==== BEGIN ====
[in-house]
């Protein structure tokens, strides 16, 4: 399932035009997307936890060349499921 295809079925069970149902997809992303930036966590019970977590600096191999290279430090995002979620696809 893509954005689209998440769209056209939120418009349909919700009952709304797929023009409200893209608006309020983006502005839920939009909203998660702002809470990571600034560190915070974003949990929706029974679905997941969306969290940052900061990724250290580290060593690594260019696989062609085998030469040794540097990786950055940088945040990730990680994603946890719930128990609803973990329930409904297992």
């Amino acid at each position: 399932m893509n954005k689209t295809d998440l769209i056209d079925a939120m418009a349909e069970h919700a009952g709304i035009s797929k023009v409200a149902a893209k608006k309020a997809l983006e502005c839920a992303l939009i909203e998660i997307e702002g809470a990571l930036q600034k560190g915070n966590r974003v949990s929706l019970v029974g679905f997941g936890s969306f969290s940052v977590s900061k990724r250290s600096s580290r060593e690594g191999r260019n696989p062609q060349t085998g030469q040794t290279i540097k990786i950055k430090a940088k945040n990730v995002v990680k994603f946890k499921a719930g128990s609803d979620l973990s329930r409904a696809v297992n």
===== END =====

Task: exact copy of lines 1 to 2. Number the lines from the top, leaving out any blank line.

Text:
[in-house]
């Protein structure tokens, strides 16, 4: 399932035009997307936890060349499921 295809079925069970149902997809992303930036966590019970977590600096191999290279430090995002979620696809 893509954005689209998440769209056209939120418009349909919700009952709304797929023009409200893209608006309020983006502005839920939009909203998660702002809470990571600034560190915070974003949990929706029974679905997941969306969290940052900061990724250290580290060593690594260019696989062609085998030469040794540097990786950055940088945040990730990680994603946890719930128990609803973990329930409904297992």